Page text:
P. McKendry, Biores. Technol., 2002, 83, (1), 55 LINK https://doi.org/10.1016/S0960-8524(01)00120-1
S. Priyadarsan, K. Annamalai, J. M. Sweeten, S. Mukhtar and M. T. Holtzapple, Trans. ASAE, 2004, 47, (5), 1689 LINK https://doi.org/10.13031/2013.17611
N. C. Taupe, D. Lynch, R. Wnetrzak, M. Kwapinska, W. Kwapinski and J. J. Leahy, Waste Manage., 2016, 50, 324 LINK https://doi.org/10.1016/j.wasman.2016.02.036
J. H. Kihedu, R. Yoshiie and I. Naruse, Fuel Process. Technol., 2016, 141, (1), 93 LINK https://doi.org/10.1016/j.fuproc.2015.07.015
M. Puig-Arnavat, J. C. Bruno and A. Coronas, Appl. Energy, 2014, 114, 845 LINK https://doi.org/10.1016/j.apenergy.2013.09.013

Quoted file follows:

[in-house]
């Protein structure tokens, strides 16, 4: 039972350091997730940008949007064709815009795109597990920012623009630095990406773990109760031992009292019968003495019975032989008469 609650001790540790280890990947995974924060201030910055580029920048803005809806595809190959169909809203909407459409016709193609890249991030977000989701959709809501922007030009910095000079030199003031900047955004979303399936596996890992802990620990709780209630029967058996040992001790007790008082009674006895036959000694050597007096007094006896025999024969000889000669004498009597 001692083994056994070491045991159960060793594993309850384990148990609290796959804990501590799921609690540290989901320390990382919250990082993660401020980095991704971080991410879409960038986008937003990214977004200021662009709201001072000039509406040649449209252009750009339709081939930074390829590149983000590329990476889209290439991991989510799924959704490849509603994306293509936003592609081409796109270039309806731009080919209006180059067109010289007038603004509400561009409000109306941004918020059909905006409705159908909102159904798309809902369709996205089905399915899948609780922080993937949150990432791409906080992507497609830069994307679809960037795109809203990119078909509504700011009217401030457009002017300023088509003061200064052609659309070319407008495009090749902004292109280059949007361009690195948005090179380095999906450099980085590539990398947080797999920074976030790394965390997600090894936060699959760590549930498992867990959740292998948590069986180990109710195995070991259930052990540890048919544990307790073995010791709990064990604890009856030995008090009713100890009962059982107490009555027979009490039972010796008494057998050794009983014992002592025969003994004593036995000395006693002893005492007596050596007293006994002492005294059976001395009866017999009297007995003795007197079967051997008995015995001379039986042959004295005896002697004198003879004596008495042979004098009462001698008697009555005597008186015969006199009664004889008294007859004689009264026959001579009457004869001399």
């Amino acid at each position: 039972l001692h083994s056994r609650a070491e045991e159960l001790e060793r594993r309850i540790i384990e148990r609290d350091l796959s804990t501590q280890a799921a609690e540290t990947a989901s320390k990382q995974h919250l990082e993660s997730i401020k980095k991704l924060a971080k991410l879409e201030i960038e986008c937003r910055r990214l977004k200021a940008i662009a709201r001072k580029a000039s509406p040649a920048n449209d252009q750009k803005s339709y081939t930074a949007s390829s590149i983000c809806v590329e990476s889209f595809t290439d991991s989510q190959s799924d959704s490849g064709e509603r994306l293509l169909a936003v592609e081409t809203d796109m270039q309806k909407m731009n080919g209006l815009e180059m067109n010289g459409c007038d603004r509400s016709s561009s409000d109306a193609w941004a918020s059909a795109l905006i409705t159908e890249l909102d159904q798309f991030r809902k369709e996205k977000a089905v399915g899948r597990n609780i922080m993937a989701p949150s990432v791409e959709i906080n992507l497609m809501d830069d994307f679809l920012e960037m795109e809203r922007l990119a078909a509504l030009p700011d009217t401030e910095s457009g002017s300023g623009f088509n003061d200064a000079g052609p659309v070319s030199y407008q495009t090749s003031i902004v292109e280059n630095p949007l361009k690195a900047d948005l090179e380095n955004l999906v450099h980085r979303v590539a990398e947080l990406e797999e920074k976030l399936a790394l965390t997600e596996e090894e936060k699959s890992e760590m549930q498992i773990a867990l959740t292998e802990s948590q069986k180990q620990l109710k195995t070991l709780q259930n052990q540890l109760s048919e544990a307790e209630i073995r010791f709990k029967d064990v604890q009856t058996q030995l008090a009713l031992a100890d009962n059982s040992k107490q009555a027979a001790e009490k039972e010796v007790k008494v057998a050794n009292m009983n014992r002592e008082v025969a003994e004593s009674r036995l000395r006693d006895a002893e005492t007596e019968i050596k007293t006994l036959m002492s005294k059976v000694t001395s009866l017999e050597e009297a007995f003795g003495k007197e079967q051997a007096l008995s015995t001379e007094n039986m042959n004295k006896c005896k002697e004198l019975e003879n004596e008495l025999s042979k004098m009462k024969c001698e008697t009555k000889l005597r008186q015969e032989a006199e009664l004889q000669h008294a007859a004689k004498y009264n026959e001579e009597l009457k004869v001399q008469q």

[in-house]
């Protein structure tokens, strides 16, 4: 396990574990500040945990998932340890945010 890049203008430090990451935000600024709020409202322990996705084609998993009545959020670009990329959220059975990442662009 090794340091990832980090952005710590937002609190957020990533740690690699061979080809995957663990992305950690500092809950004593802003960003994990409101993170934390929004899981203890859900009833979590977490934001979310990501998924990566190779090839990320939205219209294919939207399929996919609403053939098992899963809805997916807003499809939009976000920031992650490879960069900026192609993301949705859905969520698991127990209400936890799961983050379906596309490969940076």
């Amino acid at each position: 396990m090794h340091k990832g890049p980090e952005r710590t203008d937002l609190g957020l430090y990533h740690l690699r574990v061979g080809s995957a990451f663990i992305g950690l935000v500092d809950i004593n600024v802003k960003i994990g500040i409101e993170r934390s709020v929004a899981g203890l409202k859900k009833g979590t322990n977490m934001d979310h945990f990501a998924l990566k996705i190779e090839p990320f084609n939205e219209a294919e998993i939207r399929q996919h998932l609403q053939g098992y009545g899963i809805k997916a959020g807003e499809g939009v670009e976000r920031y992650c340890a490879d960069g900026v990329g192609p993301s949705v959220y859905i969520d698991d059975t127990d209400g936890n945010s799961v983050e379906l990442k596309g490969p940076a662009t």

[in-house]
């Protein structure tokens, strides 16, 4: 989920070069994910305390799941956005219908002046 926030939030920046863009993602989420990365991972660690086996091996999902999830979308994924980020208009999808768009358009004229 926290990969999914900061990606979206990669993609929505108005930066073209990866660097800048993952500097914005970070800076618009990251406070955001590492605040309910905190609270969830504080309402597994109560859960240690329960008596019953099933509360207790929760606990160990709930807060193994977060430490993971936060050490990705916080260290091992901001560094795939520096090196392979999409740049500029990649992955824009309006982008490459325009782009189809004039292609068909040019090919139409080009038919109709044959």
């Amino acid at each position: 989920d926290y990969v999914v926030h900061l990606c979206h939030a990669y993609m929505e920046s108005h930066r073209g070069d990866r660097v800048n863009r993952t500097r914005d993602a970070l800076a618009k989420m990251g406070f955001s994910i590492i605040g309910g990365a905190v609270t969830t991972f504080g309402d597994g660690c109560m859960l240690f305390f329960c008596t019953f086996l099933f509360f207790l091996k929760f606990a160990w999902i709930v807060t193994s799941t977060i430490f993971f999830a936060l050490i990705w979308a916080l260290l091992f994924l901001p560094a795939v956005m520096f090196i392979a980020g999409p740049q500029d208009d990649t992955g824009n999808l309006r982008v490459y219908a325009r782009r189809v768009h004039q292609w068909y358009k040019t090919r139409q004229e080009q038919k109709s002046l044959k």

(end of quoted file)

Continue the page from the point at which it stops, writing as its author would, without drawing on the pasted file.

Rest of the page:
B. de Mena, D. Vera, F. Jurado and M. Ortega, Fuel Process. Technol., 2017, 156, 394 LINK https://doi.org/10.1016/j.fuproc.2016.09.031
F. A. Boyaghchi, M. Chavoshi and V. Sabeti, Energy, 2018, 145, 38 LINK https://doi.org/10.1016/j.energy.2017.12.118
M. Uris, J. I. Linares and E. Arenas, Renew. Energy, 2014, 66, 707 LINK https://doi.org/10.1016/j.renene.2014.01.022
I. Oberbernger, Biomass Bioenergy, 1998, 14, (1), 33 LINK https://doi.org/10.1016/S0961-9534(97)00034-2
D. Vera, F. Jurado, J. Carpio and S. Kamel, Energy, 2018, 144, 41 LINK https://doi.org/10.1016/j.energy.2017.11.152
F. Cotana, A. Messineo, A. Petrozzi, V. Coccia, G. Cavalaglio and A. Aquino, Sustainability, 2014, 6, (9), 5714 LINK https://doi.org/10.3390/su6095714
T. B. Reed and A. Das, “Handbook on Biomass Downdraft Gasifier Engine Systems”, Report No. SERI/SP-271-3022 and DE88001135, US Department of Energy, Washington, DC, USA, March, 1988, 148 pp LINK https://doi.org/10.2172/5206099
M. Dogru, A. Midilli and C. R. Howarth, Fuel Process. Technol., 2002, 75, (1), 55 LINK https://doi.org/10.1016/S0378-3820(01)00234-X